Saturday, May 30, 2009

Adventures in Shymkent and Taraz

It certainly has been a busy week over here in Kazakhstan. There hasn't been much time to sit and write more than a hurried note now and again, let alone write something longer. Now that I'm back in Shymkent there really has been no free time. When I'm not working, there is time to be spent with friends here. There is a great Turkish restaurant not far from our hotel, though, that has free wireless internet--I have tried to spend a little bit of time here each day just catching up on a few things.

Our trip from Almaty was rather adventurous. It began with our driver not appearing at the appointed time. Several hours and multiple phone calls later, we finally were able to hire a few new vehicles. Of course, they could not meet us until 5pm--and it was at least 6-8 hours to Taraz (our next destination). Our meetings in Taraz did not go particularly well-while we were able to meet with the director of one of the transportation agencies, he was clearly a political appointee who did not know much about the operations of his facility. Perhaps the sign that stated he worked from 4-6pm Monday-Friday should have been a hint! Neverless, we were able to get some good information in Taraz--despite arousing the interest of the local police who wanted to know what we were doing and why we were there. They followed us for a few days, most likely making notes on our activities. If they just waited a few days, they would have been able to see our interview in the local paper--which stated exactly what we were doing and why.

Overall, though, Taraz was a very nice (small) city. Wide boulevards, lots of trees, and people who were very friendly. We were there for about 3 days, and then left for Shymkent. The drive was absolutely beautiful--some of the best landscapes to be seen in Kazakhstan, with the mountains serving as a backdrop. We were met at our hotel by a dear friend from Uzbekistan who works here in Shymkent. Within 30 minutes of arrival, both Bahodir and my friend Ira (from Shymkent) were there, and we had a reunion of sorts. Bahodir had to return to Tashkent that afternoon, so we drove him to the border. Along the way, we made a slight detour and met a colleague of his who invited us to tea. Did I say tea? I meant vodka. And more vodka. And then another shot or two. Oh, dear. There were 8 of us at the table--which meant at least 8 toasts and shots. And that was before the mayor and a few others showed up. I didn't feel so well the next day--but maybe that was from the beshbarmak (broad flat noodles w/salted horse sausage on top). Who knows.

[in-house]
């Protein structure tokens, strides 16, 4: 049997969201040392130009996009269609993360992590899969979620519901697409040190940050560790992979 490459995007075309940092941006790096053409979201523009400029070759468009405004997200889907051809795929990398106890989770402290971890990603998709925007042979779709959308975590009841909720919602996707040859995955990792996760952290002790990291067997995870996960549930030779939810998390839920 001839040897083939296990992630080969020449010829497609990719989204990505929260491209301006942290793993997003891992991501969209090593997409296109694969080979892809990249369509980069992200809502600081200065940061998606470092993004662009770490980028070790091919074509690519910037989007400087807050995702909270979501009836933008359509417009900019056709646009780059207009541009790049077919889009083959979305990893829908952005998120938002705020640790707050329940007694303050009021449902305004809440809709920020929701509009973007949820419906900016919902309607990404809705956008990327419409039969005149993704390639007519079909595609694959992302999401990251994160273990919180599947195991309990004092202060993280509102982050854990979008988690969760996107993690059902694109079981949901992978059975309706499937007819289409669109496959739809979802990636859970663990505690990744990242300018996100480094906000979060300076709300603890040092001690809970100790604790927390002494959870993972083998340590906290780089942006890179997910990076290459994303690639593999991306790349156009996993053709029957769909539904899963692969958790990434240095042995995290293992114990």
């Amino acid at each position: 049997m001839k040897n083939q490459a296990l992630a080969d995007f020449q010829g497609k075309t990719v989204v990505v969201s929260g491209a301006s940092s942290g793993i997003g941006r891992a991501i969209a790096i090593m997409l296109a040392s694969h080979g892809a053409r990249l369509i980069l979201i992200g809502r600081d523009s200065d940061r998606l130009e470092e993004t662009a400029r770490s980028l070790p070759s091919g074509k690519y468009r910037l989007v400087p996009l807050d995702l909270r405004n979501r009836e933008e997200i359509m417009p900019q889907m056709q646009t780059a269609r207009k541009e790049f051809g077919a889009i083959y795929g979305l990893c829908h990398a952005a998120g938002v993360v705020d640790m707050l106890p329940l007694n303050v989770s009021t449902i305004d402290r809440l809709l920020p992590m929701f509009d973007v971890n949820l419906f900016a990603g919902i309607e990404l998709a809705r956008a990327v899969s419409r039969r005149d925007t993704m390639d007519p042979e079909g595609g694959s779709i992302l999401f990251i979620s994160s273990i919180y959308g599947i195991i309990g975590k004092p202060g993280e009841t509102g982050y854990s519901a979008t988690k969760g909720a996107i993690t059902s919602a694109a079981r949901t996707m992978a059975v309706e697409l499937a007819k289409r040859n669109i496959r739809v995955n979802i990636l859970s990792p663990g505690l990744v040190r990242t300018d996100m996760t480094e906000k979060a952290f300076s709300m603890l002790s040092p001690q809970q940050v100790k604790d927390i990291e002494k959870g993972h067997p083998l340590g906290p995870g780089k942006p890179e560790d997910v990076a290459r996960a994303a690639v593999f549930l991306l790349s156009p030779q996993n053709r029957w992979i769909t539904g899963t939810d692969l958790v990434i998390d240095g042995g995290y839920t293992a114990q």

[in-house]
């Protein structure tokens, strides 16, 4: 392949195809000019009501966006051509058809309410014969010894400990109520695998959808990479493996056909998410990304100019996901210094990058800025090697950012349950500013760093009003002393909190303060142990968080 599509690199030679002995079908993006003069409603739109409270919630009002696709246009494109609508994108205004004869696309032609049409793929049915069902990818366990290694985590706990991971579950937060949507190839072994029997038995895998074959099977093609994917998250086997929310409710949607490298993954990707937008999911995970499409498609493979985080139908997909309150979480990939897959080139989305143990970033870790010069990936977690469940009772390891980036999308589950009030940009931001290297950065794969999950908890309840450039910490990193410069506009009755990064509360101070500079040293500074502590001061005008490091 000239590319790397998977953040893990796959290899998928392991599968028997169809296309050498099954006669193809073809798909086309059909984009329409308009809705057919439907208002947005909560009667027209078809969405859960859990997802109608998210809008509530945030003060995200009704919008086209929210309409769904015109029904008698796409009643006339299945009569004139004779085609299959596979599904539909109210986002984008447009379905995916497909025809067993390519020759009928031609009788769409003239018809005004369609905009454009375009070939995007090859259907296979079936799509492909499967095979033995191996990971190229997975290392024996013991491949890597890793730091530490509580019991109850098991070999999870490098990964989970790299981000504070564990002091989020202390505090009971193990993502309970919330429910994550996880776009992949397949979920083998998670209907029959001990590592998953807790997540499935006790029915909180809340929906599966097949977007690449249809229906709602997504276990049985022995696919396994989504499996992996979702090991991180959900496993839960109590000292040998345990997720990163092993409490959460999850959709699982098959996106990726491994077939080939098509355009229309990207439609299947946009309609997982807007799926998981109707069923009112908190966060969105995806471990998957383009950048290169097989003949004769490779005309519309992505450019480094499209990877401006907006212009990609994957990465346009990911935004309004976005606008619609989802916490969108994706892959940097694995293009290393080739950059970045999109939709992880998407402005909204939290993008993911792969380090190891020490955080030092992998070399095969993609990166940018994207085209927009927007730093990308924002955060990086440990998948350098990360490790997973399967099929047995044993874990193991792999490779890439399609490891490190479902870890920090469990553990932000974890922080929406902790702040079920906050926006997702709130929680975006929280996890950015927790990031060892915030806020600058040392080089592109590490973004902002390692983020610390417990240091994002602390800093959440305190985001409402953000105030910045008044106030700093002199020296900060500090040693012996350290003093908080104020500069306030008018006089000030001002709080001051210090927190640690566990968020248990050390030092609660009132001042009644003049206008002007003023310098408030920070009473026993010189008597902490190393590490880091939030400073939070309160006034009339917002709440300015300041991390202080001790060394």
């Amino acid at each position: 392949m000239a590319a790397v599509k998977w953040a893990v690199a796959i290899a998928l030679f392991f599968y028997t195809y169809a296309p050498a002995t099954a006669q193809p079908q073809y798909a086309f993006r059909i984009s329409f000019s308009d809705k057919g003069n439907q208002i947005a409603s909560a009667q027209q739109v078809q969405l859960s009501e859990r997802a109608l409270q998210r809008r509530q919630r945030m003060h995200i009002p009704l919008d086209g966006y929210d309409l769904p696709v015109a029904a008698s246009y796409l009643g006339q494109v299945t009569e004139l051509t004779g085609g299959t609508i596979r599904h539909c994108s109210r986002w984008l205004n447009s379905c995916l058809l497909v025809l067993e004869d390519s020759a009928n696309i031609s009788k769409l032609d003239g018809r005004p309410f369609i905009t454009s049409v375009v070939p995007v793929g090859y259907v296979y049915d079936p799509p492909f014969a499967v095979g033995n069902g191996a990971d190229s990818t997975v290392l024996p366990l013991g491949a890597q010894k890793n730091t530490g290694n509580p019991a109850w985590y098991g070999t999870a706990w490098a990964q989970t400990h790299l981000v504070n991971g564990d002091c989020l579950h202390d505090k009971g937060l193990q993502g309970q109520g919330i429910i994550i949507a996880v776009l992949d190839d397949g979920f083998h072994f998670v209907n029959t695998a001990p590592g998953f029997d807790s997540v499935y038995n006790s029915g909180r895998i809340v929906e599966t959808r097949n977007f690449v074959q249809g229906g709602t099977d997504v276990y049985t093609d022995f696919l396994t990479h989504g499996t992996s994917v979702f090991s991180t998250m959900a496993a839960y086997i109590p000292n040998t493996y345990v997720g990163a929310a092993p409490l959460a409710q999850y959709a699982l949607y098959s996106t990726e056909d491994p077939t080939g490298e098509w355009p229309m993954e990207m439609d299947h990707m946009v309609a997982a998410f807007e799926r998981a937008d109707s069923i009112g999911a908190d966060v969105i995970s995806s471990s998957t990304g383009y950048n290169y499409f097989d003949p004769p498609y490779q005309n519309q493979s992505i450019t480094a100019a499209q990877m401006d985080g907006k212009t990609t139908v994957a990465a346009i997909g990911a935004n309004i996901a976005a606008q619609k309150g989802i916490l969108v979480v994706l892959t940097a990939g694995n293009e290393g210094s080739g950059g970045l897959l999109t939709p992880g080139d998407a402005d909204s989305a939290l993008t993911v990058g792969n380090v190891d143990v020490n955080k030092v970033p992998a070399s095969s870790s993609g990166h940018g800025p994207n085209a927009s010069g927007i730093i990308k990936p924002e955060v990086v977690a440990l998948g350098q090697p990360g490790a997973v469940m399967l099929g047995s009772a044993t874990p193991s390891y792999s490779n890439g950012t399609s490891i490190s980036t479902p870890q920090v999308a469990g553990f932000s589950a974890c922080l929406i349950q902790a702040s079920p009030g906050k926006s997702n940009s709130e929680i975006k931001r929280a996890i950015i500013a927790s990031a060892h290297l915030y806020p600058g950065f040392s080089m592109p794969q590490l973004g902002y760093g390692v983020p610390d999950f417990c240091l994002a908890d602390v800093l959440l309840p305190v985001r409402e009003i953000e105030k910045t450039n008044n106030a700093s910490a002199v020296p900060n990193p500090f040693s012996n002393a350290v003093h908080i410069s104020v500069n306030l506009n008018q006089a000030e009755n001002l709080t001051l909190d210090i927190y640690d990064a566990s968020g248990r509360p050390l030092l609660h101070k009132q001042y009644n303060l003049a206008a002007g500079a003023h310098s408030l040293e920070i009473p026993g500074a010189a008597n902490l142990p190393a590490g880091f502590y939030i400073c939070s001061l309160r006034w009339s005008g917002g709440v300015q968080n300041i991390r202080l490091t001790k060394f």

It has been rather fun being back in Shymkent, seeing people I know or who remember me from last year. In Ramstore yesterday (a Turkish supermarket chain), the cashier and I stopped to have a long chat about how things have been, how my friends are doing, and when my friend Jerry is coming back (she sends her greetings, Jer and Cruz!) This morning we went to Sayram, which is an Uzbek town not far from Shymkent. It was great to explore the bazaar and visit some of the historic sights. Of course, I could not leave the bazaar without some small purchases--in this case, yet another tea service. This one is different, though--it is the Uzbek national design of a dark blue background and bolls of white cotton. How could I resist? It was only $12 for the entire service! Now I just have to get the darned thing back to the US.